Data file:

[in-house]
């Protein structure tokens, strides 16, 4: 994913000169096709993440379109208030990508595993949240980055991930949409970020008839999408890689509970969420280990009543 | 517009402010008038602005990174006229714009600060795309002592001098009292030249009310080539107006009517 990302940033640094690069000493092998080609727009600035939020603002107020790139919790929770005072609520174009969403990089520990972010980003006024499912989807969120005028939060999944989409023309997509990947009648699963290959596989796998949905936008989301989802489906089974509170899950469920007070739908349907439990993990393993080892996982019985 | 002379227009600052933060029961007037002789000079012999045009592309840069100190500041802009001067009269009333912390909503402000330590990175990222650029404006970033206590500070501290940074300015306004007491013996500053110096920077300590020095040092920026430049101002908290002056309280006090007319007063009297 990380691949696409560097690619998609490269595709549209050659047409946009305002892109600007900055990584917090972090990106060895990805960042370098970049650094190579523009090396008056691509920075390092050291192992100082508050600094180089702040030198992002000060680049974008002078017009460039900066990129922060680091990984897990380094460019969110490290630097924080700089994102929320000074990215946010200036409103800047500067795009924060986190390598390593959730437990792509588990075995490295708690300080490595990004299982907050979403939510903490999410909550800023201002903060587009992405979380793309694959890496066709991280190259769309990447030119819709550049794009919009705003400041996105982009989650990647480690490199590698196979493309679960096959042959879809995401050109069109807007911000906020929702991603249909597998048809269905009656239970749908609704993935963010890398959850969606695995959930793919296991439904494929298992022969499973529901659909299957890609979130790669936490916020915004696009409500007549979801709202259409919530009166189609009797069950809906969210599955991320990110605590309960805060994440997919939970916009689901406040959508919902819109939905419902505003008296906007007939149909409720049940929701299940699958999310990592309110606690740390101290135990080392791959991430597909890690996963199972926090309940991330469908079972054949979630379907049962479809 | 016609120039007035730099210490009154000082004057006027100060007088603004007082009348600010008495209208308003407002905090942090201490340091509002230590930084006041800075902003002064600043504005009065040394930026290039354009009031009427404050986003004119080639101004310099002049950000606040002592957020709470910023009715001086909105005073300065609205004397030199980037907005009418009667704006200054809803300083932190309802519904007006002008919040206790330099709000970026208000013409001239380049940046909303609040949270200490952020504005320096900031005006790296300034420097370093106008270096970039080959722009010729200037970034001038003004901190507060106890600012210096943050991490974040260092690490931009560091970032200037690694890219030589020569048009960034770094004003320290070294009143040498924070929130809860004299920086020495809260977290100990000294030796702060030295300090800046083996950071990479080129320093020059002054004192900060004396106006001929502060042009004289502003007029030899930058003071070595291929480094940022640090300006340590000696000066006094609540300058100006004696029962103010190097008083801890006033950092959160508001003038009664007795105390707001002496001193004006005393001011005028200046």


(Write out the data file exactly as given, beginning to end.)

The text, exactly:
[in-house]
């Protein structure tokens, strides 16, 4: 994913000169096709993440379109208030990508595993949240980055991930949409970020008839999408890689509970969420280990009543 | 517009402010008038602005990174006229714009600060795309002592001098009292030249009310080539107006009517 990302940033640094690069000493092998080609727009600035939020603002107020790139919790929770005072609520174009969403990089520990972010980003006024499912989807969120005028939060999944989409023309997509990947009648699963290959596989796998949905936008989301989802489906089974509170899950469920007070739908349907439990993990393993080892996982019985 | 002379227009600052933060029961007037002789000079012999045009592309840069100190500041802009001067009269009333912390909503402000330590990175990222650029404006970033206590500070501290940074300015306004007491013996500053110096920077300590020095040092920026430049101002908290002056309280006090007319007063009297 990380691949696409560097690619998609490269595709549209050659047409946009305002892109600007900055990584917090972090990106060895990805960042370098970049650094190579523009090396008056691509920075390092050291192992100082508050600094180089702040030198992002000060680049974008002078017009460039900066990129922060680091990984897990380094460019969110490290630097924080700089994102929320000074990215946010200036409103800047500067795009924060986190390598390593959730437990792509588990075995490295708690300080490595990004299982907050979403939510903490999410909550800023201002903060587009992405979380793309694959890496066709991280190259769309990447030119819709550049794009919009705003400041996105982009989650990647480690490199590698196979493309679960096959042959879809995401050109069109807007911000906020929702991603249909597998048809269905009656239970749908609704993935963010890398959850969606695995959930793919296991439904494929298992022969499973529901659909299957890609979130790669936490916020915004696009409500007549979801709202259409919530009166189609009797069950809906969210599955991320990110605590309960805060994440997919939970916009689901406040959508919902819109939905419902505003008296906007007939149909409720049940929701299940699958999310990592309110606690740390101290135990080392791959991430597909890690996963199972926090309940991330469908079972054949979630379907049962479809 | 016609120039007035730099210490009154000082004057006027100060007088603004007082009348600010008495209208308003407002905090942090201490340091509002230590930084006041800075902003002064600043504005009065040394930026290039354009009031009427404050986003004119080639101004310099002049950000606040002592957020709470910023009715001086909105005073300065609205004397030199980037907005009418009667704006200054809803300083932190309802519904007006002008919040206790330099709000970026208000013409001239380049940046909303609040949270200490952020504005320096900031005006790296300034420097370093106008270096970039080959722009010729200037970034001038003004901190507060106890600012210096943050991490974040260092690490931009560091970032200037690694890219030589020569048009960034770094004003320290070294009143040498924070929130809860004299920086020495809260977290100990000294030796702060030295300090800046083996950071990479080129320093020059002054004192900060004396106006001929502060042009004289502003007029030899930058003071070595291929480094940022640090300006340590000696000066006094609540300058100006004696029962103010190097008083801890006033950092959160508001003038009664007795105390707001002496001193004006005393001011005028200046």